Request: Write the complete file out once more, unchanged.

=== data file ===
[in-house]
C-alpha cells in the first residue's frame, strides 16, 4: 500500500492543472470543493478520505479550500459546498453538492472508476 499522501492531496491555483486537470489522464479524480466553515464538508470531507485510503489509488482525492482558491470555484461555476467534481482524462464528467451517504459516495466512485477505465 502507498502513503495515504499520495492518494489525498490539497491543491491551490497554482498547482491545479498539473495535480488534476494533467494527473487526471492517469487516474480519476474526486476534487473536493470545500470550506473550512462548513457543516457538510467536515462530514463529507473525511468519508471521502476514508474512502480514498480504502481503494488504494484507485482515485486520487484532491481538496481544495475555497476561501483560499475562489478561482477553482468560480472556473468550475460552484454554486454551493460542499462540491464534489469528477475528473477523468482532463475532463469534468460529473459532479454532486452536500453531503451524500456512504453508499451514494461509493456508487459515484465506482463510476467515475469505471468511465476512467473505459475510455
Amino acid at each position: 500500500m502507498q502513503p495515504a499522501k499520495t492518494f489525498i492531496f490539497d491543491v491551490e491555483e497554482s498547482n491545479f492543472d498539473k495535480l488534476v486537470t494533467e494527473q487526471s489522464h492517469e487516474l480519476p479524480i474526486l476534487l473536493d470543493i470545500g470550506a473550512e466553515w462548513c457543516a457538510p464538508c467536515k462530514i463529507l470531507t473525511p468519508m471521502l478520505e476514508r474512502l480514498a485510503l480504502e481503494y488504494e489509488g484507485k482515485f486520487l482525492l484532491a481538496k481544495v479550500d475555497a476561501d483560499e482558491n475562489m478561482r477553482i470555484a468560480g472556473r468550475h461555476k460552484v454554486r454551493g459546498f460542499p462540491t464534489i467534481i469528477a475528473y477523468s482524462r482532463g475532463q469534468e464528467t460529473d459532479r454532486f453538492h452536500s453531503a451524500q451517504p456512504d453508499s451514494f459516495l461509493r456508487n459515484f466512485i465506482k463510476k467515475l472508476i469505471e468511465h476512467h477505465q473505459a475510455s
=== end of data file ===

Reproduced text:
[in-house]
C-alpha cells in the first residue's frame, strides 16, 4: 500500500492543472470543493478520505479550500459546498453538492472508476 499522501492531496491555483486537470489522464479524480466553515464538508470531507485510503489509488482525492482558491470555484461555476467534481482524462464528467451517504459516495466512485477505465 502507498502513503495515504499520495492518494489525498490539497491543491491551490497554482498547482491545479498539473495535480488534476494533467494527473487526471492517469487516474480519476474526486476534487473536493470545500470550506473550512462548513457543516457538510467536515462530514463529507473525511468519508471521502476514508474512502480514498480504502481503494488504494484507485482515485486520487484532491481538496481544495475555497476561501483560499475562489478561482477553482468560480472556473468550475460552484454554486454551493460542499462540491464534489469528477475528473477523468482532463475532463469534468460529473459532479454532486452536500453531503451524500456512504453508499451514494461509493456508487459515484465506482463510476467515475469505471468511465476512467473505459475510455
Amino acid at each position: 500500500m502507498q502513503p495515504a499522501k499520495t492518494f489525498i492531496f490539497d491543491v491551490e491555483e497554482s498547482n491545479f492543472d498539473k495535480l488534476v486537470t494533467e494527473q487526471s489522464h492517469e487516474l480519476p479524480i474526486l476534487l473536493d470543493i470545500g470550506a473550512e466553515w462548513c457543516a457538510p464538508c467536515k462530514i463529507l470531507t473525511p468519508m471521502l478520505e476514508r474512502l480514498a485510503l480504502e481503494y488504494e489509488g484507485k482515485f486520487l482525492l484532491a481538496k481544495v479550500d475555497a476561501d483560499e482558491n475562489m478561482r477553482i470555484a468560480g472556473r468550475h461555476k460552484v454554486r454551493g459546498f460542499p462540491t464534489i467534481i469528477a475528473y477523468s482524462r482532463g475532463q469534468e464528467t460529473d459532479r454532486f453538492h452536500s453531503a451524500q451517504p456512504d453508499s451514494f459516495l461509493r456508487n459515484f466512485i465506482k463510476k467515475l472508476i469505471e468511465h476512467h477505465q473505459a475510455s